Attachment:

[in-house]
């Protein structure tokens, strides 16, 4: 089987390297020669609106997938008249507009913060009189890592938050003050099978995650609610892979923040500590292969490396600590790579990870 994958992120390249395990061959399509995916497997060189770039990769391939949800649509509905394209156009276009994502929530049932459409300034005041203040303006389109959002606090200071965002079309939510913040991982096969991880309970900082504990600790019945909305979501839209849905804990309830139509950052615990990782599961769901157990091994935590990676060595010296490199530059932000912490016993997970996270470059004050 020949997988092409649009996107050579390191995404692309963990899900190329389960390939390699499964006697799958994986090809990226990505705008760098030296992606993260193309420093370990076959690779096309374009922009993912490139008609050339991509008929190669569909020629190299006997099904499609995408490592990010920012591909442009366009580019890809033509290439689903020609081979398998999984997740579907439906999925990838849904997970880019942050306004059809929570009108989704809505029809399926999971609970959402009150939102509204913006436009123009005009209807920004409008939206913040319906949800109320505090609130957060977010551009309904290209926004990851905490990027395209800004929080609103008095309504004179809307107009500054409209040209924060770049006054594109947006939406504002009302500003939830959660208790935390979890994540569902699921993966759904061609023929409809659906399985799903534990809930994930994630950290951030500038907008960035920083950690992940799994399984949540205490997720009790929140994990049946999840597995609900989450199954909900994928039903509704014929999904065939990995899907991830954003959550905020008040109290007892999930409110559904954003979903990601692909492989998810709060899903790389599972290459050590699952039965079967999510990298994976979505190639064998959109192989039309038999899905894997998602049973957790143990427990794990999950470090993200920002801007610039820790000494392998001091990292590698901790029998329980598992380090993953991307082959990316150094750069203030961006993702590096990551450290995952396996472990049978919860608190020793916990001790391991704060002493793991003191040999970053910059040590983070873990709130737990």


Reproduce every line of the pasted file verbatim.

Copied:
[in-house]
């Protein structure tokens, strides 16, 4: 089987390297020669609106997938008249507009913060009189890592938050003050099978995650609610892979923040500590292969490396600590790579990870 994958992120390249395990061959399509995916497997060189770039990769391939949800649509509905394209156009276009994502929530049932459409300034005041203040303006389109959002606090200071965002079309939510913040991982096969991880309970900082504990600790019945909305979501839209849905804990309830139509950052615990990782599961769901157990091994935590990676060595010296490199530059932000912490016993997970996270470059004050 020949997988092409649009996107050579390191995404692309963990899900190329389960390939390699499964006697799958994986090809990226990505705008760098030296992606993260193309420093370990076959690779096309374009922009993912490139008609050339991509008929190669569909020629190299006997099904499609995408490592990010920012591909442009366009580019890809033509290439689903020609081979398998999984997740579907439906999925990838849904997970880019942050306004059809929570009108989704809505029809399926999971609970959402009150939102509204913006436009123009005009209807920004409008939206913040319906949800109320505090609130957060977010551009309904290209926004990851905490990027395209800004929080609103008095309504004179809307107009500054409209040209924060770049006054594109947006939406504002009302500003939830959660208790935390979890994540569902699921993966759904061609023929409809659906399985799903534990809930994930994630950290951030500038907008960035920083950690992940799994399984949540205490997720009790929140994990049946999840597995609900989450199954909900994928039903509704014929999904065939990995899907991830954003959550905020008040109290007892999930409110559904954003979903990601692909492989998810709060899903790389599972290459050590699952039965079967999510990298994976979505190639064998959109192989039309038999899905894997998602049973957790143990427990794990999950470090993200920002801007610039820790000494392998001091990292590698901790029998329980598992380090993953991307082959990316150094750069203030961006993702590096990551450290995952396996472990049978919860608190020793916990001790391991704060002493793991003191040999970053910059040590983070873990709130737990």